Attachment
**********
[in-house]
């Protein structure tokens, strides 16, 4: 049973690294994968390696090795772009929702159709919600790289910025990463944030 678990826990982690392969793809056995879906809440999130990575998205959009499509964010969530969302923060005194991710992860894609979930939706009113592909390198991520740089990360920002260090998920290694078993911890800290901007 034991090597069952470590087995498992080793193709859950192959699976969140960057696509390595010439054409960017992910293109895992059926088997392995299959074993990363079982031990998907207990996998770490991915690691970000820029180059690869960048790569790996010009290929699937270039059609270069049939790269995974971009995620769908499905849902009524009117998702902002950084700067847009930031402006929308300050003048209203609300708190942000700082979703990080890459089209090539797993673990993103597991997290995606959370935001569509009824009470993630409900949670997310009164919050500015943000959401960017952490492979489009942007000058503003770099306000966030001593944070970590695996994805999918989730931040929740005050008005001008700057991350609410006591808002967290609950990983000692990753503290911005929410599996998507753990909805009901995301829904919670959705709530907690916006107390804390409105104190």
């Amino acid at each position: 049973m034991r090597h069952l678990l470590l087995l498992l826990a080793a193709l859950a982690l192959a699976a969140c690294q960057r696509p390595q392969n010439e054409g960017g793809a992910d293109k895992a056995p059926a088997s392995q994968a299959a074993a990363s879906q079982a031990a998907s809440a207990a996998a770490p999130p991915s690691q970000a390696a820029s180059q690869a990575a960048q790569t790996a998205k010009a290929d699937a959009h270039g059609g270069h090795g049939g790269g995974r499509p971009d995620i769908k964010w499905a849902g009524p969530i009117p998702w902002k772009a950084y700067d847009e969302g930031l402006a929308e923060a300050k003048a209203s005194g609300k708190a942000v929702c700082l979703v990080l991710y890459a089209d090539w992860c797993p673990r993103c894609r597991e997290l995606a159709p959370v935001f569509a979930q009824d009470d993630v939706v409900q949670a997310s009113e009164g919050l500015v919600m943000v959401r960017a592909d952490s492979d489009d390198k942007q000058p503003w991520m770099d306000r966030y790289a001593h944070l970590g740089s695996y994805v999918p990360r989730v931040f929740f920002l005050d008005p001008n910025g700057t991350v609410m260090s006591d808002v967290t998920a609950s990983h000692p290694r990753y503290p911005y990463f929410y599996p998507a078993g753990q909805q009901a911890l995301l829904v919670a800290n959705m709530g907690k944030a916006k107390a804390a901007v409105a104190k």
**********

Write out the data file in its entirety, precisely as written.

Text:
[in-house]
């Protein structure tokens, strides 16, 4: 049973690294994968390696090795772009929702159709919600790289910025990463944030 678990826990982690392969793809056995879906809440999130990575998205959009499509964010969530969302923060005194991710992860894609979930939706009113592909390198991520740089990360920002260090998920290694078993911890800290901007 034991090597069952470590087995498992080793193709859950192959699976969140960057696509390595010439054409960017992910293109895992059926088997392995299959074993990363079982031990998907207990996998770490991915690691970000820029180059690869960048790569790996010009290929699937270039059609270069049939790269995974971009995620769908499905849902009524009117998702902002950084700067847009930031402006929308300050003048209203609300708190942000700082979703990080890459089209090539797993673990993103597991997290995606959370935001569509009824009470993630409900949670997310009164919050500015943000959401960017952490492979489009942007000058503003770099306000966030001593944070970590695996994805999918989730931040929740005050008005001008700057991350609410006591808002967290609950990983000692990753503290911005929410599996998507753990909805009901995301829904919670959705709530907690916006107390804390409105104190």
């Amino acid at each position: 049973m034991r090597h069952l678990l470590l087995l498992l826990a080793a193709l859950a982690l192959a699976a969140c690294q960057r696509p390595q392969n010439e054409g960017g793809a992910d293109k895992a056995p059926a088997s392995q994968a299959a074993a990363s879906q079982a031990a998907s809440a207990a996998a770490p999130p991915s690691q970000a390696a820029s180059q690869a990575a960048q790569t790996a998205k010009a290929d699937a959009h270039g059609g270069h090795g049939g790269g995974r499509p971009d995620i769908k964010w499905a849902g009524p969530i009117p998702w902002k772009a950084y700067d847009e969302g930031l402006a929308e923060a300050k003048a209203s005194g609300k708190a942000v929702c700082l979703v990080l991710y890459a089209d090539w992860c797993p673990r993103c894609r597991e997290l995606a159709p959370v935001f569509a979930q009824d009470d993630v939706v409900q949670a997310s009113e009164g919050l500015v919600m943000v959401r960017a592909d952490s492979d489009d390198k942007q000058p503003w991520m770099d306000r966030y790289a001593h944070l970590g740089s695996y994805v999918p990360r989730v931040f929740f920002l005050d008005p001008n910025g700057t991350v609410m260090s006591d808002v967290t998920a609950s990983h000692p290694r990753y503290p911005y990463f929410y599996p998507a078993g753990q909805q009901a911890l995301l829904v919670a800290n959705m709530g907690k944030a916006k107390a804390a901007v409105a104190k």